On the bright side, at least we'll never have to endure another Jay Nixon State of the State speech.
It wasn't like we were expecting oratorical greatness from Governor Jay Nixon's final State of the State speech — but yeeeesh.
At best, the Wednesday night speech managed to highlight Nixon's past accomplishments and repeat his calls for ethics reform in the legislature and expanded protections for LGBT Missourians. But the outgoing Democratic governor made no mention of his own Ferguson Commission or its report, instead devoting a measly 70 words to municipal court reform measures, better police training standards and an updated use of force statute.
By comparison, Nixon devoted more real estate (88 words) to pushing for regulations on the daily fantasy sports industry — whose main actors, FanDual and DraftKings, have been banned in multiple states after to waves of lawsuits and allegations of shady dealings.
Granted, it's easy to dismiss any Nixon speech as little more than soft-pedaled mumble soup, but it should be genuinely shocking that he left out the Ferguson Commission. After taking harsh criticism for his slow response to the protests, Nixon created the Ferguson Commission in 2014 and spent much of 2015 reassuring its members that their work would be taken seriously.
For all his awkwardness as a public speaker, Nixon's other speeches about the Ferguson Commission were as eloquent and memorable as any he's delivered in his eight years in office. In October 2014, when he announced the Commission's formation, Nixon called it "a defining moment that will determine whether this place will be known as a region marred by racial division and unrest, or a region that pulled together to rise above and heal." And when the Commission released its final report in September of last year, Nixon sounded downright Washingtonian, stating "We are engaged in nothing less than the unfinished work of perfecting our democracy to comport with the principles on which it was founded."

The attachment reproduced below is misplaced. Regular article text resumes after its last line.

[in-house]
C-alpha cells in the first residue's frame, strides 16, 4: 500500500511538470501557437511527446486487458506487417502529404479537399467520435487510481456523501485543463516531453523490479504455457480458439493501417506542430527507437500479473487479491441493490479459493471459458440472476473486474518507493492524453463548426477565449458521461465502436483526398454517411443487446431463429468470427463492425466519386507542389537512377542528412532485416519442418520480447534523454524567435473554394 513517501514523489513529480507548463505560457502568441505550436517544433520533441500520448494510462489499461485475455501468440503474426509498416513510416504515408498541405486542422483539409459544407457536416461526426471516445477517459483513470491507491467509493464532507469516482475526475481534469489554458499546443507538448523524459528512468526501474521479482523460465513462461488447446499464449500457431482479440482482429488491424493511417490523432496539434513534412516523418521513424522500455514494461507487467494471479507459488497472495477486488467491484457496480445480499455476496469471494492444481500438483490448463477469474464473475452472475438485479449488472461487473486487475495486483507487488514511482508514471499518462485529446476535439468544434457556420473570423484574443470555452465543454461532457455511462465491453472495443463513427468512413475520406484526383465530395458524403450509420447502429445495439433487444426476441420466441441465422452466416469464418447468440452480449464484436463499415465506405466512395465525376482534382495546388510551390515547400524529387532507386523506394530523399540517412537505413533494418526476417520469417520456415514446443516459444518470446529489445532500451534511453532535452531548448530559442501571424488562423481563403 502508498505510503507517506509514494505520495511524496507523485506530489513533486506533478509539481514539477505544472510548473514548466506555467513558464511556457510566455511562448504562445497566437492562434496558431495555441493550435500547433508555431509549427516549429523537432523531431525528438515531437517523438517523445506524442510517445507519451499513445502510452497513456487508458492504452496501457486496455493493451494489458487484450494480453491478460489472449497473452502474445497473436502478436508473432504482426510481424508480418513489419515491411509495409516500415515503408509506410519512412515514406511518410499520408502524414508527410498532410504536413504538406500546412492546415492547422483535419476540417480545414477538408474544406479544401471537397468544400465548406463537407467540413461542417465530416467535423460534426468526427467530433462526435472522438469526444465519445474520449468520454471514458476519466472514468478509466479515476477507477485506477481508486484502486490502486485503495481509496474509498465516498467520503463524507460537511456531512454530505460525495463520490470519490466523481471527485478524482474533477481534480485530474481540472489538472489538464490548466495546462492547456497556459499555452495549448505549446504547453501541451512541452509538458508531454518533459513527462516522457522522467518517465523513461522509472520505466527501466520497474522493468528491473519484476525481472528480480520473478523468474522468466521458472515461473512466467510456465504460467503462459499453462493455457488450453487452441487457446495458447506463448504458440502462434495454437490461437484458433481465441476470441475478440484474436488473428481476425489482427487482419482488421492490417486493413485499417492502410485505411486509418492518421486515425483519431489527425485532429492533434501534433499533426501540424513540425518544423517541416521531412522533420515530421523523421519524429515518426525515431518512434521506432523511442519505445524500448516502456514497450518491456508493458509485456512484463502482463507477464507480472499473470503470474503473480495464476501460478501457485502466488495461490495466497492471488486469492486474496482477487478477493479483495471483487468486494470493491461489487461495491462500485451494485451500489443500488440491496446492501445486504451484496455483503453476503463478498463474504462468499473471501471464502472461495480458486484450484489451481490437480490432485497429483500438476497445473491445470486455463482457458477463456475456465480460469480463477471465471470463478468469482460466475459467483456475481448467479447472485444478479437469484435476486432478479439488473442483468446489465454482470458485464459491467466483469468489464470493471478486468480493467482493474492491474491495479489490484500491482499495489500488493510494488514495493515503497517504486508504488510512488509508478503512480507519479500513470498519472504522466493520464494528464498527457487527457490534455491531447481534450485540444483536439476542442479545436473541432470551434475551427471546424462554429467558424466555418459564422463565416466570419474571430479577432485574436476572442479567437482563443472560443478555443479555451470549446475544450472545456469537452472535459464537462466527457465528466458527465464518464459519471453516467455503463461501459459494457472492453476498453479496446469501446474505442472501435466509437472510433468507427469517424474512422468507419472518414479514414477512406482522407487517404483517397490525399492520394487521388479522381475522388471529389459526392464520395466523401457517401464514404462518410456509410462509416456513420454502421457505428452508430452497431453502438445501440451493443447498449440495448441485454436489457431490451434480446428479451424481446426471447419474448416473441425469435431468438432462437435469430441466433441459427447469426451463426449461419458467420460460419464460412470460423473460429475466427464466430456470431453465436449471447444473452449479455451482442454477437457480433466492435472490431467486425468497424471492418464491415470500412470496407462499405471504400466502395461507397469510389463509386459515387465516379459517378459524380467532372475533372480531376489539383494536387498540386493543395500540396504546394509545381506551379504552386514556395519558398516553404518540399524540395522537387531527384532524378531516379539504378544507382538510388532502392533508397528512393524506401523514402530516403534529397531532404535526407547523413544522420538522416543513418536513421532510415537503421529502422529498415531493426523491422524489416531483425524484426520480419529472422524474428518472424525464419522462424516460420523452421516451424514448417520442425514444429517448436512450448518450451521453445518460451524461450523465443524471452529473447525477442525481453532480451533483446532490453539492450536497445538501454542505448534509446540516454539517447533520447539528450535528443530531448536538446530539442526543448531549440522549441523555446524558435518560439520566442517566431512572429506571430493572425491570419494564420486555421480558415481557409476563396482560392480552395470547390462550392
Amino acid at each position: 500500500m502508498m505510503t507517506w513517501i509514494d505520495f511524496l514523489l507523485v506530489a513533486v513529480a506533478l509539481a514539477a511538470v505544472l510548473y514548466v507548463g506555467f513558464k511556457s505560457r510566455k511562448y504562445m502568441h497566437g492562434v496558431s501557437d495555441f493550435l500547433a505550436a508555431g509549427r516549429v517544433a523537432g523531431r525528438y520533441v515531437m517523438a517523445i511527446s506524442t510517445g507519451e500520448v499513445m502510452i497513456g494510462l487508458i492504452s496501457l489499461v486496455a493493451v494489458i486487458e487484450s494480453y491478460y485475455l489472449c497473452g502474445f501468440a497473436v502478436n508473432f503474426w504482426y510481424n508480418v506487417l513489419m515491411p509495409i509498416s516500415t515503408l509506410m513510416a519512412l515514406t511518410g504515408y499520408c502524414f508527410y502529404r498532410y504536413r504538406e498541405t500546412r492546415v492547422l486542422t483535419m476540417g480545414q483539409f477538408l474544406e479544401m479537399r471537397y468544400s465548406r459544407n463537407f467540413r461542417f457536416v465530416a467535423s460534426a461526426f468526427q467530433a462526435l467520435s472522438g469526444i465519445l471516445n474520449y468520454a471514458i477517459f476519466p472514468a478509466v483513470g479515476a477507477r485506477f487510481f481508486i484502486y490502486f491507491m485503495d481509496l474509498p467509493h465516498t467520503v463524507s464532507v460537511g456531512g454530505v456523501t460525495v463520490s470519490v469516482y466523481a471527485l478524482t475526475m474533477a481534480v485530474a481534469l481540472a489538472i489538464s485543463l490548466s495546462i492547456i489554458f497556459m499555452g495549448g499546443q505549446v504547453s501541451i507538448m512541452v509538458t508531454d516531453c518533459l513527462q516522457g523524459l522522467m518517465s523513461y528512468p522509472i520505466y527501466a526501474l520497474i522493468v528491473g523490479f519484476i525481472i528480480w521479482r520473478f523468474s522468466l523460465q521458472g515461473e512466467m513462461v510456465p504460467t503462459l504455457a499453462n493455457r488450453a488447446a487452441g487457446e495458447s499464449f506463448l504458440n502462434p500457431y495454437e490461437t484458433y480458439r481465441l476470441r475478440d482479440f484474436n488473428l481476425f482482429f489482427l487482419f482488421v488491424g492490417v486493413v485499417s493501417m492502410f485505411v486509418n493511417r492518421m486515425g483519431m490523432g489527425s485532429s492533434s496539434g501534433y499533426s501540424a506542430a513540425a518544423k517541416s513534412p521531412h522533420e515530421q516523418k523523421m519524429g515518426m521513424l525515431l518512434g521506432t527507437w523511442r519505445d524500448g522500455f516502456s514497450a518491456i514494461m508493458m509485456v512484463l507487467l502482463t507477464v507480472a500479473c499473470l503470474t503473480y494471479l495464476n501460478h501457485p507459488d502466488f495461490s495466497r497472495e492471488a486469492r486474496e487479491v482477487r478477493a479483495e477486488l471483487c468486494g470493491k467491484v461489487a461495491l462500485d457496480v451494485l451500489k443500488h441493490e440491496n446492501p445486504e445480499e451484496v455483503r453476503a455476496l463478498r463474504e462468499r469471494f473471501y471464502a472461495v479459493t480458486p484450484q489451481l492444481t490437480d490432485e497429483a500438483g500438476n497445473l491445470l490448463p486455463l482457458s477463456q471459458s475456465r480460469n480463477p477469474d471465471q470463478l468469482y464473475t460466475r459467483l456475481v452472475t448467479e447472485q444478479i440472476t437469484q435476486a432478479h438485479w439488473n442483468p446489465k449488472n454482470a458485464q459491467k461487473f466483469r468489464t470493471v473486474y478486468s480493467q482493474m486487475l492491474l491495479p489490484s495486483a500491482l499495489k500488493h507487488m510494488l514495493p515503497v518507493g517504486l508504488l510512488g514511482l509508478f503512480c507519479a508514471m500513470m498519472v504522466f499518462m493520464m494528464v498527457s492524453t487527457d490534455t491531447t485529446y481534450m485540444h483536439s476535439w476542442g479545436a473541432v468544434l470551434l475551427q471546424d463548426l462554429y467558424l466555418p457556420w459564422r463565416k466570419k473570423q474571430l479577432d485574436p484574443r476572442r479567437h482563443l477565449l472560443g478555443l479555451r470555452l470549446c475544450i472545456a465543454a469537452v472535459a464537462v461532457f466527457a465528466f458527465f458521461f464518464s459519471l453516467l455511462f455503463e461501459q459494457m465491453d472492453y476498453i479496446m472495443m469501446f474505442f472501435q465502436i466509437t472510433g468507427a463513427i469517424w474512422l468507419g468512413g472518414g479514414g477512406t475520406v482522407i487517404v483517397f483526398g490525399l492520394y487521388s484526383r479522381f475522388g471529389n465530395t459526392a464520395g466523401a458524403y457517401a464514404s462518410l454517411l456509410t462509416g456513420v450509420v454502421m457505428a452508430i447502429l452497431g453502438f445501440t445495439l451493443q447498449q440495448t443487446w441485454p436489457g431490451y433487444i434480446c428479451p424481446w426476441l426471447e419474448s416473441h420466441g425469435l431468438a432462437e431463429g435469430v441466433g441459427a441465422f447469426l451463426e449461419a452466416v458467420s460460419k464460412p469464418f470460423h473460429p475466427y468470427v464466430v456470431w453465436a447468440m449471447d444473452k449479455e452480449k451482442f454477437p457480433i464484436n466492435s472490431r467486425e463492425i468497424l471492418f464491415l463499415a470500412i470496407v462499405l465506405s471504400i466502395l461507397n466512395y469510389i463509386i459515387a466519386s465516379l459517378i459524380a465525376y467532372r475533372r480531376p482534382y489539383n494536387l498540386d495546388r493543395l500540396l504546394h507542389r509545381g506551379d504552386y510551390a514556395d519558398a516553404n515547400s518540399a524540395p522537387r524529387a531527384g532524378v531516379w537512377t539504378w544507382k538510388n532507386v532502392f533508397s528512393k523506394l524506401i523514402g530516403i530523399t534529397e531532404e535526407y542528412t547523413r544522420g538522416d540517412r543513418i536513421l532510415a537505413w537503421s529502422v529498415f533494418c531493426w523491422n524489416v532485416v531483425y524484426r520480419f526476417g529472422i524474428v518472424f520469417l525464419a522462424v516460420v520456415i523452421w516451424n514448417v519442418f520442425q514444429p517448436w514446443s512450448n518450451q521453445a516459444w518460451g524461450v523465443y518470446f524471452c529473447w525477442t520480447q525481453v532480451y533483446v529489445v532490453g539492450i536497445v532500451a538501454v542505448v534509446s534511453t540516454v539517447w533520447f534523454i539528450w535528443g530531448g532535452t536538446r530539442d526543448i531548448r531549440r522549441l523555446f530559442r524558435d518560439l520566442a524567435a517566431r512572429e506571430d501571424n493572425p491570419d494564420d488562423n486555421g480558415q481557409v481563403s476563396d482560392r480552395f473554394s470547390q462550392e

Where was that Jay Nixon during the State of the State speech? Does he think the success or failure of the Ferguson Commission won't factor into his legacy as a governor? We tried asking him, but our emails to the governor's office yesterday afternoon have yet to receive a response.
Even if Nixon ultimately washes his hands of the Ferguson Commission, others are carrying the torch. In an interview earlier this week on KMOX, the Commission's co-chair, Starsky Wilson, pointed out that the Commission's recommendations directly inspired nearly a dozen bills in the legislature, proposals that include strengthening the state's use-of-force laws and appointing independent special prosecutors to handle police shooting cases.
"Someone who says it hasn’t made that much of a difference, really hasn’t paid that much attention over the course of the last year," Wilson said.
Nixon has been paying attention, or at least that's what he's been saying. But after totally skipping the issue in his State of the State speech, Nixon will have to do more than talk if he wants the Ferguson Commission to occupy a prominent place in his legacy.